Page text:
logo Epi Result

Good research. Valid results. Better decisions.


Reporting on mortality in South Africa

Statistical reports show a decline in mortality in South Africa since 2007.

The number of deaths reported in 2011 by Statistics South Africa in their 2011 Mortality and Causes of Death report (most recent publication) and the Medical Research Council's (MRC) 2011 Rapid Mortality Surveillance report are slightly different, but both reports agree that there’s a declining trend.

  Natural Deaths Non Natural Deaths Total
Stats SA 459 813 45 990 505 803
MRC 442 291 42 732 485 023

2011 Mortality figures for the total recorded deaths reported by Stats SA and the MRC.

While a decline in mortality is promising, the MRC says ‘it’s important to investigate whether there are any indications of system failure.’ The 2011 Rapid Mortality Surveillance (RMS) report (1) indicates that ‘subtle changes in completeness of recording are quite difficult to detect’ and ‘extensive investigation did not identify any’.

According to the 2011 RMS report, one of the reasons for a decline in mortality is the ‘greater than expected’ rapid roll out of antiretrovirals (1). Due to time constraints, Stats SA couldn’t release child mortality figures, but the 2011 RMS report says that life expectancy improvements occurred due to improvements in under five and child mortality (1).

RMS versus Stats SA reports

Both the 2011 RMS and the Stats SA Mortality and Causes of Death report use data from the Department of Home Affairs (DHA) National Population Register (NPR). However, the RMS includes information that shows mortality based only on SA citizens whose birth and death are recorded in the NPR database system and permanent SA residents. In contrast, Stats SA retrieves its data from the actual death notification form, which includes ‘deaths for non-South African citizens and South African citizens whose births weren’t registered on the NPR’. This could explain the differences in the total number of deaths.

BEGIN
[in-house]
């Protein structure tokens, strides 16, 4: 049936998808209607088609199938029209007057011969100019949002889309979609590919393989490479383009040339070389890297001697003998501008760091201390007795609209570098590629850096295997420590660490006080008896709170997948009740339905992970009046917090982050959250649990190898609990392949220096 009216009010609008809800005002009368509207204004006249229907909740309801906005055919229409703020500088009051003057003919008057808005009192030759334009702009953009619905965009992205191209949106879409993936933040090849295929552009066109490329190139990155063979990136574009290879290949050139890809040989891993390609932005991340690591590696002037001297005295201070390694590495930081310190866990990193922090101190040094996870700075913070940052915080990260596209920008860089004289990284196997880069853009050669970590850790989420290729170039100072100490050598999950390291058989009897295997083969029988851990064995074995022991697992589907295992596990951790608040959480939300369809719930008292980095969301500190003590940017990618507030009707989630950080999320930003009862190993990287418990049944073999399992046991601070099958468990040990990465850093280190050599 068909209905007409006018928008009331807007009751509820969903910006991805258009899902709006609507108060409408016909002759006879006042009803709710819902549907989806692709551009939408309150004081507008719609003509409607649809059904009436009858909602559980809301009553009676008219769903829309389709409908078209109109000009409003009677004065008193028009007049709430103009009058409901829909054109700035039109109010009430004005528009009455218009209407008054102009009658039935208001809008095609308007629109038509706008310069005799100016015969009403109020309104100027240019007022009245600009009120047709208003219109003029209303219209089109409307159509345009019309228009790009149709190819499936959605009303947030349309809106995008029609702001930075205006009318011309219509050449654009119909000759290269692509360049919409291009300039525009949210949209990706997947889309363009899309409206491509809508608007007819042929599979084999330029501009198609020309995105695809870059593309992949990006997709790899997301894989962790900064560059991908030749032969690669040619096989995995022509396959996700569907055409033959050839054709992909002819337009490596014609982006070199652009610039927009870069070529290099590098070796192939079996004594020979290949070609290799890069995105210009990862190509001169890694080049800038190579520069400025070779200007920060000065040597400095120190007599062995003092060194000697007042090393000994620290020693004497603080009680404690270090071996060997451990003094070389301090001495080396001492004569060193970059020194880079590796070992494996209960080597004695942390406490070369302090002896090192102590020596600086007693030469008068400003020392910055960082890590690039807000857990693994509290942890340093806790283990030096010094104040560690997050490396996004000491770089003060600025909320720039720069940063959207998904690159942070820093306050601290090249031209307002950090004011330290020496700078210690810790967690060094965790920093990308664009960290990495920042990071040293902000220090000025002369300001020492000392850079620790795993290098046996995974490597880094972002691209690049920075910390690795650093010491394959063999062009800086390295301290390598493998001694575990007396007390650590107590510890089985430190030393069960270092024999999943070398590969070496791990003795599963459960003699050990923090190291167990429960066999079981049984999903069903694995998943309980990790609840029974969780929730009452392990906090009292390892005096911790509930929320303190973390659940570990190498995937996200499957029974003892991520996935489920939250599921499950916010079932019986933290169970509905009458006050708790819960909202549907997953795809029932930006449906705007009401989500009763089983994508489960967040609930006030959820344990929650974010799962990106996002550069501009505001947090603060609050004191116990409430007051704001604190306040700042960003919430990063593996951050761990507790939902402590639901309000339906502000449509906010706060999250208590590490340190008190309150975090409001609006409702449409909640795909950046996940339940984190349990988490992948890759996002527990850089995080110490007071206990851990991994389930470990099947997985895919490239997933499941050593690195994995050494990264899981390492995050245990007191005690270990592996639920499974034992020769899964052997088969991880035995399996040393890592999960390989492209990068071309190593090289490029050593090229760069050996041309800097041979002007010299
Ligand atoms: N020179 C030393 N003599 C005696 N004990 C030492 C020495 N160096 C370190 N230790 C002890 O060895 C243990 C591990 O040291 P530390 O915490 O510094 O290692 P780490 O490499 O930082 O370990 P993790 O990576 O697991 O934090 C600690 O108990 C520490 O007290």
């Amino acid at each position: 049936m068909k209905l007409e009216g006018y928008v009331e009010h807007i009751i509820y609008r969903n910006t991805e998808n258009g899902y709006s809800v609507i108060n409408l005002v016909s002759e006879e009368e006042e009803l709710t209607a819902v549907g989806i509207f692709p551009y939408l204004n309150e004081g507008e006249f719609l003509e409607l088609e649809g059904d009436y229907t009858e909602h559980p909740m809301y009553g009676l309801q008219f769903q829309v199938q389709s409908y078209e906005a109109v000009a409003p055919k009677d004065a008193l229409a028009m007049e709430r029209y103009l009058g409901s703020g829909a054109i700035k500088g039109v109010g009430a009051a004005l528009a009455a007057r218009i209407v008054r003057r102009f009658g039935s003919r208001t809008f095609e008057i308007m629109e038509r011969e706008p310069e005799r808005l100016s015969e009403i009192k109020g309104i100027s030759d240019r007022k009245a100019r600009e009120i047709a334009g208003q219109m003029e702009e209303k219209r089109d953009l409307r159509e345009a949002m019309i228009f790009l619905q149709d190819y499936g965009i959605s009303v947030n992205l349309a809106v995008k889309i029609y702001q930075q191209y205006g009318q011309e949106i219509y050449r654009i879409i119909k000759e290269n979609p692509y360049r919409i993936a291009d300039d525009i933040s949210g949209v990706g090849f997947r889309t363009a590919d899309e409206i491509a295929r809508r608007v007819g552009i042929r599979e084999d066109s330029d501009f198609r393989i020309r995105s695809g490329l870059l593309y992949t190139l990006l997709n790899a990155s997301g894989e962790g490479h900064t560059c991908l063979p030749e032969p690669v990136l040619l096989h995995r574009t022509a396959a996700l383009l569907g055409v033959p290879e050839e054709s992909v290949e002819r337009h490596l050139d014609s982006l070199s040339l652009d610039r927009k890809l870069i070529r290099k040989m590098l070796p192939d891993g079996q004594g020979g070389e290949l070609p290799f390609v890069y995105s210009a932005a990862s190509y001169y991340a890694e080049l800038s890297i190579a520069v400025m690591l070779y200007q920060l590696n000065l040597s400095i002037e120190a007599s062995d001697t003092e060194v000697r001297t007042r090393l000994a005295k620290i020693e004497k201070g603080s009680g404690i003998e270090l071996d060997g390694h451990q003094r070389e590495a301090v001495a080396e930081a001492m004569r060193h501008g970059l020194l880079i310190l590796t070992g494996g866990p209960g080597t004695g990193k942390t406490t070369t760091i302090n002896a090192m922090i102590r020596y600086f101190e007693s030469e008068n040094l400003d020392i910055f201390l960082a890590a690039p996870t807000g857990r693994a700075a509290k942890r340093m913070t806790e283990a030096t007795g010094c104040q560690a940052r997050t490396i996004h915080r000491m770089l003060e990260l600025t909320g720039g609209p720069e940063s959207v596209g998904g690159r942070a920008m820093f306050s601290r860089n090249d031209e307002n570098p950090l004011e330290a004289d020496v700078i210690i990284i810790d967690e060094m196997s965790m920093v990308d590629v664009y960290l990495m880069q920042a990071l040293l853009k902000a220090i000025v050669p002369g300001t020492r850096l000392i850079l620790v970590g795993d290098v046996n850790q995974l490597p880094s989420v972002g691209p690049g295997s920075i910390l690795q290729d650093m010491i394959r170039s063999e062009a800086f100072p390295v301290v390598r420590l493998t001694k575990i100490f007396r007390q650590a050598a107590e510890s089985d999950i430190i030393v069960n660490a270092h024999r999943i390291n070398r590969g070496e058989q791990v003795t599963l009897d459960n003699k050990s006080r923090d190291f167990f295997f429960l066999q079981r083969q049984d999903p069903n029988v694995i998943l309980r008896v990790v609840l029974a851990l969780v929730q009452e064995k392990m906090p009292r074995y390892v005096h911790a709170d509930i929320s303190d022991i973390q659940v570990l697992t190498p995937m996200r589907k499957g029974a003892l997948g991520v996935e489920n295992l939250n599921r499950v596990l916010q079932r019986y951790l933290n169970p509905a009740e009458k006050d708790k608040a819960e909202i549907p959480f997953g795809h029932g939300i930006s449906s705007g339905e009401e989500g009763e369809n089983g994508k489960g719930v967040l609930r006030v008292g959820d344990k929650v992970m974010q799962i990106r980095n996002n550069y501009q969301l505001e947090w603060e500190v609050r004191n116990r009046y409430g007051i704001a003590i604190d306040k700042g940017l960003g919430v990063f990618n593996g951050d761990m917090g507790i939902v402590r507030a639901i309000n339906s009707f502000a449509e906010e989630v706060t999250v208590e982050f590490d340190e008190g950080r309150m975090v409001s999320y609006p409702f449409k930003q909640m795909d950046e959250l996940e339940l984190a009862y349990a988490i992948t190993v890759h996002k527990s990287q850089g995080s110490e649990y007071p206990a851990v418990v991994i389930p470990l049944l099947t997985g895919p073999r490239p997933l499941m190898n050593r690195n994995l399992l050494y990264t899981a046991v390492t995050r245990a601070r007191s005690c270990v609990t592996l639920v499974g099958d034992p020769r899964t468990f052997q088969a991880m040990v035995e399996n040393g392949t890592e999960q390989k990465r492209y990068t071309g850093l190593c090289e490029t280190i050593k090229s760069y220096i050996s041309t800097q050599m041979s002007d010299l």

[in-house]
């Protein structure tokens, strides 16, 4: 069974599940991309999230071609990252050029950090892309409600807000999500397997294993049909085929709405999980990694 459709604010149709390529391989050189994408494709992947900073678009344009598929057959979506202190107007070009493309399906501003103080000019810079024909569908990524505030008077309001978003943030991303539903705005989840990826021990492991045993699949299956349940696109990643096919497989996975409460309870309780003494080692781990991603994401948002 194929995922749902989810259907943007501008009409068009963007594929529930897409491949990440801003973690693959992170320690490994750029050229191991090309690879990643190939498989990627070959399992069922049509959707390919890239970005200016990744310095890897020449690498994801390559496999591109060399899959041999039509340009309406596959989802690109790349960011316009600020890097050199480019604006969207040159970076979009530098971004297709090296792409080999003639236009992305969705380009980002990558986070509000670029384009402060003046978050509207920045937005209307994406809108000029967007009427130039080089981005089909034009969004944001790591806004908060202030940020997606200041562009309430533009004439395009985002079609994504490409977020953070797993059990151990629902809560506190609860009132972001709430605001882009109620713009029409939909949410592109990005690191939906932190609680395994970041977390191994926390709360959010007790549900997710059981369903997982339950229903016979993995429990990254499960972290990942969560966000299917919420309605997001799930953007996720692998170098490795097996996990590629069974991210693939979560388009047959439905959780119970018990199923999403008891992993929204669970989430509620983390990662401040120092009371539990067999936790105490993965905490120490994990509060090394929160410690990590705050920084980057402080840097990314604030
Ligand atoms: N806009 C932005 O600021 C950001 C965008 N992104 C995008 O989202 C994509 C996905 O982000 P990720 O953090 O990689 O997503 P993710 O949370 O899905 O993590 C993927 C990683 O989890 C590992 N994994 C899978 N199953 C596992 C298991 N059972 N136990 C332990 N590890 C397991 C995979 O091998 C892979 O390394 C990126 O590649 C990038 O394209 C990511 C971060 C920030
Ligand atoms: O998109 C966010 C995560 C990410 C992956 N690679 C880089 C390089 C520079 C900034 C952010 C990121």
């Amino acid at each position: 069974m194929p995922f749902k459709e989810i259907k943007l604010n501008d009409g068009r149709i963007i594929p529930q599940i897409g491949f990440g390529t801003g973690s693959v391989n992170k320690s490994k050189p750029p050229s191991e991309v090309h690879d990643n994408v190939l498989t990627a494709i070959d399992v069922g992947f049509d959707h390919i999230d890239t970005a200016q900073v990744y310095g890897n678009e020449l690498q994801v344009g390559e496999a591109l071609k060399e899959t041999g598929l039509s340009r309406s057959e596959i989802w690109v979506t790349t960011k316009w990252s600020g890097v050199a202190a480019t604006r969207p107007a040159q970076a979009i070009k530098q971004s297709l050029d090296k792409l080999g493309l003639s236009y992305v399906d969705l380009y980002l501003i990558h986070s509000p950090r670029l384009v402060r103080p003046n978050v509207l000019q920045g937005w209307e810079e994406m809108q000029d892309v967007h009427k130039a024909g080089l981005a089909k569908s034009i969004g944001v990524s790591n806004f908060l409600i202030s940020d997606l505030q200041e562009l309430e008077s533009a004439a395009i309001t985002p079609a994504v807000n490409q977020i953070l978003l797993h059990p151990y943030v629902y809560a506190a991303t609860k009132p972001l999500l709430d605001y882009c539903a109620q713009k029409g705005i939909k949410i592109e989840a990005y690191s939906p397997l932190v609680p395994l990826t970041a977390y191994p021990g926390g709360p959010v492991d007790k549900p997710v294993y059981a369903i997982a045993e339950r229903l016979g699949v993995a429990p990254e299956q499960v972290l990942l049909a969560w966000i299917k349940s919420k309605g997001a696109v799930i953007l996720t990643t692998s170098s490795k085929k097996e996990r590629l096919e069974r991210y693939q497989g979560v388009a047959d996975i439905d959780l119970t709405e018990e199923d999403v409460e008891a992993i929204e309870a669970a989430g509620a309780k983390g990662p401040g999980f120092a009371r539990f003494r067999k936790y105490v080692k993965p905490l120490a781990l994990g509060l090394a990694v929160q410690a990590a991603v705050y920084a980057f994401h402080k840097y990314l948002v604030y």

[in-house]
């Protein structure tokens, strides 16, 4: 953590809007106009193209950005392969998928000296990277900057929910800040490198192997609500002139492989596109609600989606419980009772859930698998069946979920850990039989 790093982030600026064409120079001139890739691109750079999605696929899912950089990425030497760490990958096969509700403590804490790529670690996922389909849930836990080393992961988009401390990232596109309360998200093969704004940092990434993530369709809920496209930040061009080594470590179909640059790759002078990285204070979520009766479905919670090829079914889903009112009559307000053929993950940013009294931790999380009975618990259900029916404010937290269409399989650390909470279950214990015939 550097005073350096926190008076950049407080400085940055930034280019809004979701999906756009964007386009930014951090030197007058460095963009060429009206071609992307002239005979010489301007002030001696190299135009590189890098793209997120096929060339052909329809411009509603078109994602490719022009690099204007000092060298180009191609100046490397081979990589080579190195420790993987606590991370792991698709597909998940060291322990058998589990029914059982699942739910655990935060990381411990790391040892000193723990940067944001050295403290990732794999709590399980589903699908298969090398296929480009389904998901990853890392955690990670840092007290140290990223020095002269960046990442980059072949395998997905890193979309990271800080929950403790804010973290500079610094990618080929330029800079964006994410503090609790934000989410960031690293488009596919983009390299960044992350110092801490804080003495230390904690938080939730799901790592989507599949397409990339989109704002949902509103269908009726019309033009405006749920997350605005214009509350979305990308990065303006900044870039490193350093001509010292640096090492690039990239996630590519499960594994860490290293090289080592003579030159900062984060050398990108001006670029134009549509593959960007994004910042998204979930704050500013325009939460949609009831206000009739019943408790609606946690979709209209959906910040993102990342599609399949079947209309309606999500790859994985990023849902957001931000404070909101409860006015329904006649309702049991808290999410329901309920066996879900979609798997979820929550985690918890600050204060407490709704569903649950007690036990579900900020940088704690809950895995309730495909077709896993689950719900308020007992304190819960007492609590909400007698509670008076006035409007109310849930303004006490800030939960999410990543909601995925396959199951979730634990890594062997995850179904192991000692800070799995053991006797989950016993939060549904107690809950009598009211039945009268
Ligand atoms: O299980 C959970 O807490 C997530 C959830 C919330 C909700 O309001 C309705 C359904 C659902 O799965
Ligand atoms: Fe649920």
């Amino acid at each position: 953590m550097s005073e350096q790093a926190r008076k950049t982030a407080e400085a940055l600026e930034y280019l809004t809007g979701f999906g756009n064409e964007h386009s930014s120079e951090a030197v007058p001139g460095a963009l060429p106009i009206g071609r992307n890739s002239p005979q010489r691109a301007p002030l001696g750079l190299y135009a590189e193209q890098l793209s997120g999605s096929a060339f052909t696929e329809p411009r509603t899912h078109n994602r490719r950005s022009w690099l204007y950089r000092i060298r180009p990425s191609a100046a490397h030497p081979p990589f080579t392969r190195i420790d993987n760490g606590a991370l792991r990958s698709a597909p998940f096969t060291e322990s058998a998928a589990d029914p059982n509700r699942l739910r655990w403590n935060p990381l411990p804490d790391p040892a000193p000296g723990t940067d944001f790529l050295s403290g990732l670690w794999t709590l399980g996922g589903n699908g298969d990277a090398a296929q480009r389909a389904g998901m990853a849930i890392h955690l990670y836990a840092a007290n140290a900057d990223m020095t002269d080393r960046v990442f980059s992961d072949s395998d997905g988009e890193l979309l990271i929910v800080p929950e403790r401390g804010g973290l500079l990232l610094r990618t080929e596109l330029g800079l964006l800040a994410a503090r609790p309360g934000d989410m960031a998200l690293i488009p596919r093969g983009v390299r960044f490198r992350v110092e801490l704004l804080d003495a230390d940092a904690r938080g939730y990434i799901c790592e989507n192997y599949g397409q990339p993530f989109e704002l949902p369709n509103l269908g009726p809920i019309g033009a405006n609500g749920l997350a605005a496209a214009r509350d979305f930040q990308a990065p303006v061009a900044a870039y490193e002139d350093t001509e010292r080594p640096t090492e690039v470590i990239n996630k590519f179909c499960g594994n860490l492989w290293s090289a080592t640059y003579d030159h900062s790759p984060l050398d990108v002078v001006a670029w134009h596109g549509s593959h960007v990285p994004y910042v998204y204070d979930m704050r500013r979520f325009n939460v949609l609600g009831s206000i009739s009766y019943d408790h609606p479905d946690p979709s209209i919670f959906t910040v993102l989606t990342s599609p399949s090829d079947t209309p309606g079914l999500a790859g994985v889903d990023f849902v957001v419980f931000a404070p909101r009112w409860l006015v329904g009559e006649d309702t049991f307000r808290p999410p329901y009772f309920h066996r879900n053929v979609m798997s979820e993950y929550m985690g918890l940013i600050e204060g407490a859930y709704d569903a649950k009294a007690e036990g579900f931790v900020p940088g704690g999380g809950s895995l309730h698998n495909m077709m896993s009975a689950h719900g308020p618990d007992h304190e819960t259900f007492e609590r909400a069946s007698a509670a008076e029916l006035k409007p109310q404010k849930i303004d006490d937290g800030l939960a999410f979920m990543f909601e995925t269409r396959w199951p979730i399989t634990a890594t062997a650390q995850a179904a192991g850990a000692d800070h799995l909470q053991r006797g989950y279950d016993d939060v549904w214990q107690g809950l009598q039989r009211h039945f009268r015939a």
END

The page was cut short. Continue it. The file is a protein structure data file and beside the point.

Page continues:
Stats SA published the 2011 Mortality and Causes of Death report (2) on 18 March 2014, whereas the MRC published the 2011 RMS in August 2012 (1) and the 2012 RMS report (3) in February/March 2014. ‘It is possible to provide information on key health indicators in a timely fashion,’ the 2011 RMS says, ‘By adjusting for known bias in the RMS data, it is possible to provide information about the key indicators two years sooner than the published vital registration data.’

It must be noted that the two reports both report on key health indicators, but have slightly different outputs. The Stats SA report outlines population mortality, sex, marital status, geographic differentials, classification of deaths by age and morbidity while the RMS focuses on life expectancy and an overview of adult, child and maternal mortality.

Stats SA 2011 Mortality and Causes of Death report

Stats SA found a decrease in population mortality from 547 724 deaths in 2010 to 505 803 in 2011, indicating a  7.7% decrease.  Crude death rates and median ages of death support the DHA data. Decreasing mortality is linked to the rise of median ages and showed that mortality occurred later in life.

Out of all deaths, 51.7% were among males and 48.3% among females. The average age of male deaths was 49 years and 52.5  for females. And never married people constituted approximately half of all registered deaths in 2011.

Significant population group differences in mortality showed up that two thirds of the deaths were from the black African population group (340 728), coloured deaths came second (39 037), followed by white (26 724), Indian/Asian (7 924), other (891) and unknown or unspecified (90 499). This is largely in line with the race distribution in the Census 2011.

The provinces with the highest number of deaths correlated with the provinces with the highest populations; 20.7% of deaths occurred in KwaZulu-Natal, 19.9% in Gauteng, 14.4% in Eastern Cape.